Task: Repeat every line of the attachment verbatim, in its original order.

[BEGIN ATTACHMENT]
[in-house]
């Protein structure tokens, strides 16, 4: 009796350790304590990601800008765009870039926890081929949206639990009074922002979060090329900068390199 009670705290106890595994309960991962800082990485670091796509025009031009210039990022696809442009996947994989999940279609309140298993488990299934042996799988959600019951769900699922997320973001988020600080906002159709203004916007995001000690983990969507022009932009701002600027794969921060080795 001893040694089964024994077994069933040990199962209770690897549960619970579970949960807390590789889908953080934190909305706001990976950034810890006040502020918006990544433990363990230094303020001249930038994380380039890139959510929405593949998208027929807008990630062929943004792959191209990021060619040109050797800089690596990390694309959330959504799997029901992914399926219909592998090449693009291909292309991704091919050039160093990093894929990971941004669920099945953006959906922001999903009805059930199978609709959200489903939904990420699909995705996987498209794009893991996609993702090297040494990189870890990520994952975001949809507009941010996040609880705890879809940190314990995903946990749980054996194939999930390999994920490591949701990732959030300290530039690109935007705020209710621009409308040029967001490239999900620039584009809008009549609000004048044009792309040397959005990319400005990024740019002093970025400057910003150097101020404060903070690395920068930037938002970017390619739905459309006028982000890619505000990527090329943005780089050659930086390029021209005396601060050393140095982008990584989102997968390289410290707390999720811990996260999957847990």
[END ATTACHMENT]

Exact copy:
[in-house]
């Protein structure tokens, strides 16, 4: 009796350790304590990601800008765009870039926890081929949206639990009074922002979060090329900068390199 009670705290106890595994309960991962800082990485670091796509025009031009210039990022696809442009996947994989999940279609309140298993488990299934042996799988959600019951769900699922997320973001988020600080906002159709203004916007995001000690983990969507022009932009701002600027794969921060080795 001893040694089964024994077994069933040990199962209770690897549960619970579970949960807390590789889908953080934190909305706001990976950034810890006040502020918006990544433990363990230094303020001249930038994380380039890139959510929405593949998208027929807008990630062929943004792959191209990021060619040109050797800089690596990390694309959330959504799997029901992914399926219909592998090449693009291909292309991704091919050039160093990093894929990971941004669920099945953006959906922001999903009805059930199978609709959200489903939904990420699909995705996987498209794009893991996609993702090297040494990189870890990520994952975001949809507009941010996040609880705890879809940190314990995903946990749980054996194939999930390999994920490591949701990732959030300290530039690109935007705020209710621009409308040029967001490239999900620039584009809008009549609000004048044009792309040397959005990319400005990024740019002093970025400057910003150097101020404060903070690395920068930037938002970017390619739905459309006028982000890619505000990527090329943005780089050659930086390029021209005396601060050393140095982008990584989102997968390289410290707390999720811990996260999957847990």